Auburn Hosted Jan. 29 Session Midwest Transmission Project Participants Pleased With Response to Second Round of Open Houses
Tuesday, Jan. 29, brought Southeast Nebraskans to the Wellness Center of Nemaha County to review and comment on a network of preliminary routes for the Midwest Transmission Project. The project is a planned 345 kilovolt electric power transmission line from Sibley, Mo. to south of Nebraska City.
Residents gathered information and spoke directly with project planners. The Auburn open house was the fifth of sixth in the second round of public open houses. The third and final round of open houses are set for later this year.
The project’s study area includes Nemaha, Otoe and Richardson counties in Nebraska; and Atchison and Holt counties in Missouri.
Open Houses Well-Attended
An average of about 200 persons attended the six open houses, said Bill Musgrave, media coordinator, Midwest Transmission Project.
“It’s exactly what we hoped for. It’s a great response, because input from individuals and landowners is why we’re doing this. Our goal is to be as non-disruptive as possible and to find the least disruptive route. Getting information from landowners is the best way to do that,” Musgrave said.
Musgrave said letters were sent to about 5,000 landowners who are within 1,000 feet of any potential route inviting them to the open houses.
“We’re asking landowners to fill out a questionnaire and comment sheet. We’ll collect the information and feed it into a data base. If they have other questions about what the lines will look like or related to real estate, they can ask people about that,” he said.
Project planners will respond the best they can to all of the concerns, Musgrave said.
“We accomplished what we’ve set out to accomplish, to give affected residents the opportunity to inform themselves and give input on how a potential routre might affect their property,” he said.
“We’ve been pleased so far with the response. We’ve seen a high level of interest in people knowing about the project and how it will impact them. We’ve got a lot of information and a lot of good feedback. It will help us select the best route,” said Mike Jones, senior media specialist, Omaha Public Power District (OPPD).
The Midwest Transmission Project is a partnership between OPPD and Kansas City Power & Light.
Second of Three Phases
The project is in its second phase, the preliminary route network phase. Route analysis, planned for this spring, will complete that phase. The third phase, the final route options phase, includes advisory group meetings and the final round of public open houses later this year. Selection of the final route of the project is scheduled for this summer.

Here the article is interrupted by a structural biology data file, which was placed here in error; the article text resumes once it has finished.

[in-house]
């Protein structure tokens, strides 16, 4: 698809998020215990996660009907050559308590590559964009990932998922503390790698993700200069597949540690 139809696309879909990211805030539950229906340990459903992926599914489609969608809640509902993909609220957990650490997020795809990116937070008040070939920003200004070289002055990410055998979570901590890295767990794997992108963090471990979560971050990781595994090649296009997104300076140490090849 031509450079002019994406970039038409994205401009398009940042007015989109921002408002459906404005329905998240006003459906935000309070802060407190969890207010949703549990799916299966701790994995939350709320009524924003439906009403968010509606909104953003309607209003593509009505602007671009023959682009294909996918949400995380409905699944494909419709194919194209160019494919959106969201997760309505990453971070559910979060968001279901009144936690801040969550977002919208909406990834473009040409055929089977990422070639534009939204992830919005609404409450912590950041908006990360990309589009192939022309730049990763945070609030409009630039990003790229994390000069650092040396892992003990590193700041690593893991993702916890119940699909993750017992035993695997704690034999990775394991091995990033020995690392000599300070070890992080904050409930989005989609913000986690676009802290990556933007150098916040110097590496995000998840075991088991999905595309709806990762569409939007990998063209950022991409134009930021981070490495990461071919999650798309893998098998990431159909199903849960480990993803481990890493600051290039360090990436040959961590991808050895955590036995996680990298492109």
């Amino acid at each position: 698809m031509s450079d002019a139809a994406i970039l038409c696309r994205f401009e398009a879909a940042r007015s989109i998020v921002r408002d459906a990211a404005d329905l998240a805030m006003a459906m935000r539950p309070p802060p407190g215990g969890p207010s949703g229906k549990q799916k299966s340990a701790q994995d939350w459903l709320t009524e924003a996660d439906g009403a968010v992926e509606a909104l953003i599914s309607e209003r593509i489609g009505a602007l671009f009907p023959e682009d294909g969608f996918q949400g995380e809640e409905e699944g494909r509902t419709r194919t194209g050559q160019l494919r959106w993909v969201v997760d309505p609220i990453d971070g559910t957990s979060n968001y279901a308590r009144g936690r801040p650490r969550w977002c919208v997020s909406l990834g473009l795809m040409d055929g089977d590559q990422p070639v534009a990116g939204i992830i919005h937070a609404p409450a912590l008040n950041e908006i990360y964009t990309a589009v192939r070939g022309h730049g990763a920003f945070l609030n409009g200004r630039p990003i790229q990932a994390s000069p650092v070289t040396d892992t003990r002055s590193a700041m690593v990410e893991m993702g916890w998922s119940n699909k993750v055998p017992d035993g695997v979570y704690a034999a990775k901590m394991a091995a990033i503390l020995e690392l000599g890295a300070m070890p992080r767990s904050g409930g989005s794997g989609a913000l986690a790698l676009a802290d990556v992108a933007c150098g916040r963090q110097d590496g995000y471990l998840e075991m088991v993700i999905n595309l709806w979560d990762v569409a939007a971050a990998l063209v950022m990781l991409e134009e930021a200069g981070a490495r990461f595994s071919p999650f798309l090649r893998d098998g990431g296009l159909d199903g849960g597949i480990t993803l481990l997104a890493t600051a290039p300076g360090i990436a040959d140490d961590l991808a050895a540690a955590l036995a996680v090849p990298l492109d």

Environmental permits completion is set for the winter of 2014. Construction is scheduled to start in the summer of 2015. The estimated in-service date of the project is the summer of 2017.
Progress Since Last August’s Open Houses
Musgrave presented updated information on the project since the study area phase, which concluded with the first round of open houses last August.
Planning teams met with a range of county, state and federal officials to learn about conservation areas, wetlands, community master lands and public lands, “all the areas of interest throughout the planning area,” he said.
“They’ve looked at county planning maps. With this information, they’ve come up with a network of potential routes,” Musgrave said.
The Southeast Nebraska portion of the study route includes several wildlife management areas and state recreation areas.
Two Types of Poles Planned for Project
Based on location and geography, the construction of the project will consist primarily of two types of poles:
–H-frame: long spans, more than 1,000 feet; pole heights, 60 to 100 feet; easement width, 100 to 160 feet and the pole is directly buried in the ground.
–Single pole: shorter spans, 700 to 1,000 feet; pole heights, 90 to 150 feet; easement width, 90 to 110 feet and the pole is directly buried in the ground or built on pier foundations.
More About the Project
The project is a regional reliability project supporting the growth and the use of electricity in the Midwest. It will reduce congestions on the region’s transmission system and provide additional transmission capacity needed for the long-term, efficient delivery of energy to the utilities’ customers and the region. The project is also an alternate route for electricity during emergencies. It provides greater service reliability for all electric utility customers across eastern Nebraska, northwest Missouri and throughout the surrounding region. The project may also provide future access to affordable renewable power for all electric utility customers across the region and to the national system.